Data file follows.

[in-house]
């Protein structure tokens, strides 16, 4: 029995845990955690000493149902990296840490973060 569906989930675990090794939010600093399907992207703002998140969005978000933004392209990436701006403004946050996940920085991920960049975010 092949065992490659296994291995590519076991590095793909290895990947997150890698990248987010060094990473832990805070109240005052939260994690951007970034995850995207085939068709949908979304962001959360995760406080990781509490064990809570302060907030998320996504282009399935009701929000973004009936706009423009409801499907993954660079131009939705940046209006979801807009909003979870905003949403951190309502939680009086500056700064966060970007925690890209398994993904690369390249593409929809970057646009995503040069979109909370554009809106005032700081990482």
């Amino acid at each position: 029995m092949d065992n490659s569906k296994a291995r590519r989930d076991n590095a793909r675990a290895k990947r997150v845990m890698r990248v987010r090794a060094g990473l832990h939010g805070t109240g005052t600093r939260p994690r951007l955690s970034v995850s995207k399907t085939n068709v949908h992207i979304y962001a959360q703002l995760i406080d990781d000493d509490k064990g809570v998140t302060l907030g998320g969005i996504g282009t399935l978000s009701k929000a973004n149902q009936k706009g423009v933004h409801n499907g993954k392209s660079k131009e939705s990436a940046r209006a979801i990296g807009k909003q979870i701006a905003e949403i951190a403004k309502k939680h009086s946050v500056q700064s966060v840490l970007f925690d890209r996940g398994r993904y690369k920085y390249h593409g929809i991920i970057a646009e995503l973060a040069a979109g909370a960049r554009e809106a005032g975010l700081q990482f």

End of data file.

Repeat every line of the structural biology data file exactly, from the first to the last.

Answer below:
[in-house]
């Protein structure tokens, strides 16, 4: 029995845990955690000493149902990296840490973060 569906989930675990090794939010600093399907992207703002998140969005978000933004392209990436701006403004946050996940920085991920960049975010 092949065992490659296994291995590519076991590095793909290895990947997150890698990248987010060094990473832990805070109240005052939260994690951007970034995850995207085939068709949908979304962001959360995760406080990781509490064990809570302060907030998320996504282009399935009701929000973004009936706009423009409801499907993954660079131009939705940046209006979801807009909003979870905003949403951190309502939680009086500056700064966060970007925690890209398994993904690369390249593409929809970057646009995503040069979109909370554009809106005032700081990482």
């Amino acid at each position: 029995m092949d065992n490659s569906k296994a291995r590519r989930d076991n590095a793909r675990a290895k990947r997150v845990m890698r990248v987010r090794a060094g990473l832990h939010g805070t109240g005052t600093r939260p994690r951007l955690s970034v995850s995207k399907t085939n068709v949908h992207i979304y962001a959360q703002l995760i406080d990781d000493d509490k064990g809570v998140t302060l907030g998320g969005i996504g282009t399935l978000s009701k929000a973004n149902q009936k706009g423009v933004h409801n499907g993954k392209s660079k131009e939705s990436a940046r209006a979801i990296g807009k909003q979870i701006a905003e949403i951190a403004k309502k939680h009086s946050v500056q700064s966060v840490l970007f925690d890209r996940g398994r993904y690369k920085y390249h593409g929809i991920i970057a646009e995503l973060a040069a979109g909370a960049r554009e809106a005032g975010l700081q990482f």